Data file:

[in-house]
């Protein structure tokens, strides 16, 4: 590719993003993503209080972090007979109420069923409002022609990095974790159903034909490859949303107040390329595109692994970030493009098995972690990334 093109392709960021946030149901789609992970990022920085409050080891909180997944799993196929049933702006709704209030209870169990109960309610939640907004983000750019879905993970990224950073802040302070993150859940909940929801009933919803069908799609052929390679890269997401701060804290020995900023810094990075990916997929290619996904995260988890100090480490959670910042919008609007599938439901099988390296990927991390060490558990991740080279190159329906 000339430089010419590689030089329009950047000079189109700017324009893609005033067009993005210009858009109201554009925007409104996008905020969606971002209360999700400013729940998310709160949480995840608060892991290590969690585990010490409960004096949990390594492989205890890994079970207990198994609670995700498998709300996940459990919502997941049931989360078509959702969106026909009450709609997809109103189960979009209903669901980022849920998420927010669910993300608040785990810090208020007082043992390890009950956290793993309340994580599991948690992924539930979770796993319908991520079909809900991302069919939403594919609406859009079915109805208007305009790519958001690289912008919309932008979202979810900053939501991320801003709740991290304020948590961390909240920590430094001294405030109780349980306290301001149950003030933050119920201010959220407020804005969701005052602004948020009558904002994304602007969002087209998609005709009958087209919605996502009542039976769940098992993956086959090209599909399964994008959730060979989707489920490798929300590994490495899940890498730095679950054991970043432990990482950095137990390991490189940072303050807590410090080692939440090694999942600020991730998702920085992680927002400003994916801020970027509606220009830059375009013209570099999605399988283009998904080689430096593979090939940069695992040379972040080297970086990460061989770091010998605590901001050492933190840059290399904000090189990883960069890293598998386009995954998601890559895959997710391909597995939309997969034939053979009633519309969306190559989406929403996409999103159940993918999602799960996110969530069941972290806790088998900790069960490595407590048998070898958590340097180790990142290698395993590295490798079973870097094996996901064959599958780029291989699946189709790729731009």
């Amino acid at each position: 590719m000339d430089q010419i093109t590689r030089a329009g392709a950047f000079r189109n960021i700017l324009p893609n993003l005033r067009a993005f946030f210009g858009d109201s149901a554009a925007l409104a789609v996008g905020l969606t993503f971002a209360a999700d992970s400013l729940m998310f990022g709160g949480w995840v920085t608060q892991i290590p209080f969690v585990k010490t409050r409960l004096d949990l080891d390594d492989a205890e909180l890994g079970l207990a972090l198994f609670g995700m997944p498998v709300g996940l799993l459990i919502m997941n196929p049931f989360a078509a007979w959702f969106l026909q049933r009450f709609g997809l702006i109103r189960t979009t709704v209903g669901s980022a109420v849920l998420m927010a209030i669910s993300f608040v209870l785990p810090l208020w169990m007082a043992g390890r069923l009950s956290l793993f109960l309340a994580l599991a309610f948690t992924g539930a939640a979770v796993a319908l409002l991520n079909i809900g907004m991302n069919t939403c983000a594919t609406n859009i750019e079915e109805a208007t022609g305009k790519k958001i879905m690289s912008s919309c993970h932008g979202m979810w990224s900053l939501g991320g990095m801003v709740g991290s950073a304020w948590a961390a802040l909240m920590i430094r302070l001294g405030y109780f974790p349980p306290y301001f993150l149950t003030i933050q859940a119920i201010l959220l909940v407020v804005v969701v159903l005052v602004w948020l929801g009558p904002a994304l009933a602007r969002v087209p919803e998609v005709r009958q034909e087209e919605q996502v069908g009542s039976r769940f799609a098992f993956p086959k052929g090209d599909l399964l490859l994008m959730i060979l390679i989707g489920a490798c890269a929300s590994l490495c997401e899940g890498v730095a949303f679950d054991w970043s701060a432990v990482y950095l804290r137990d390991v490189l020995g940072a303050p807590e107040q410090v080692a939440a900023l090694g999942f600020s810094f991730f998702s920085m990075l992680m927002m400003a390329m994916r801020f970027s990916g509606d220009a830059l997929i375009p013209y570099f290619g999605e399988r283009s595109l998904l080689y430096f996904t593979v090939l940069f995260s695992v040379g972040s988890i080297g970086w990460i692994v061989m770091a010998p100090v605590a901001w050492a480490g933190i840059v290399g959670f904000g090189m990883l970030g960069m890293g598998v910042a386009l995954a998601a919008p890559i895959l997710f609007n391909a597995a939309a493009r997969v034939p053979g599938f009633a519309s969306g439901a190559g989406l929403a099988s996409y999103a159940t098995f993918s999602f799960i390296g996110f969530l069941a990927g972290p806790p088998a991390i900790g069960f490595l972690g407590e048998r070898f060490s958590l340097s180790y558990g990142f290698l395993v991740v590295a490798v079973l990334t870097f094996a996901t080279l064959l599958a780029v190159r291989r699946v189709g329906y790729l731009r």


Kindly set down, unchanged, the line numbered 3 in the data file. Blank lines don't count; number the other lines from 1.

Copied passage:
């Amino acid at each position: 590719m000339d430089q010419i093109t590689r030089a329009g392709a950047f000079r189109n960021i700017l324009p893609n993003l005033r067009a993005f946030f210009g858009d109201s149901a554009a925007l409104a789609v996008g905020l969606t993503f971002a209360a999700d992970s400013l729940m998310f990022g709160g949480w995840v920085t608060q892991i290590p209080f969690v585990k010490t409050r409960l004096d949990l080891d390594d492989a205890e909180l890994g079970l207990a972090l198994f609670g995700m997944p498998v709300g996940l799993l459990i919502m997941n196929p049931f989360a078509a007979w959702f969106l026909q049933r009450f709609g997809l702006i109103r189960t979009t709704v209903g669901s980022a109420v849920l998420m927010a209030i669910s993300f608040v209870l785990p810090l208020w169990m007082a043992g390890r069923l009950s956290l793993f109960l309340a994580l599991a309610f948690t992924g539930a939640a979770v796993a319908l409002l991520n079909i809900g907004m991302n069919t939403c983000a594919t609406n859009i750019e079915e109805a208007t022609g305009k790519k958001i879905m690289s912008s919309c993970h932008g979202m979810w990224s900053l939501g991320g990095m801003v709740g991290s950073a304020w948590a961390a802040l909240m920590i430094r302070l001294g405030y109780f974790p349980p306290y301001f993150l149950t003030i933050q859940a119920i201010l959220l909940v407020v804005v969701v159903l005052v602004w948020l929801g009558p904002a994304l009933a602007r969002v087209p919803e998609v005709r009958q034909e087209e919605q996502v069908g009542s039976r769940f799609a098992f993956p086959k052929g090209d599909l399964l490859l994008m959730i060979l390679i989707g489920a490798c890269a929300s590994l490495c997401e899940g890498v730095a949303f679950d054991w970043s701060a432990v990482y950095l804290r137990d390991v490189l020995g940072a303050p807590e107040q410090v080692a939440a900023l090694g999942f600020s810094f991730f998702s920085m990075l992680m927002m400003a390329m994916r801020f970027s990916g509606d220009a830059l997929i375009p013209y570099f290619g999605e399988r283009s595109l998904l080689y430096f996904t593979v090939l940069f995260s695992v040379g972040s988890i080297g970086w990460i692994v061989m770091a010998p100090v605590a901001w050492a480490g933190i840059v290399g959670f904000g090189m990883l970030g960069m890293g598998v910042a386009l995954a998601a919008p890559i895959l997710f609007n391909a597995a939309a493009r997969v034939p053979g599938f009633a519309s969306g439901a190559g989406l929403a099988s996409y999103a159940t098995f993918s999602f799960i390296g996110f969530l069941a990927g972290p806790p088998a991390i900790g069960f490595l972690g407590e048998r070898f060490s958590l340097s180790y558990g990142f290698l395993v991740v590295a490798v079973l990334t870097f094996a996901t080279l064959l599958a780029v190159r291989r699946v189709g329906y790729l731009r």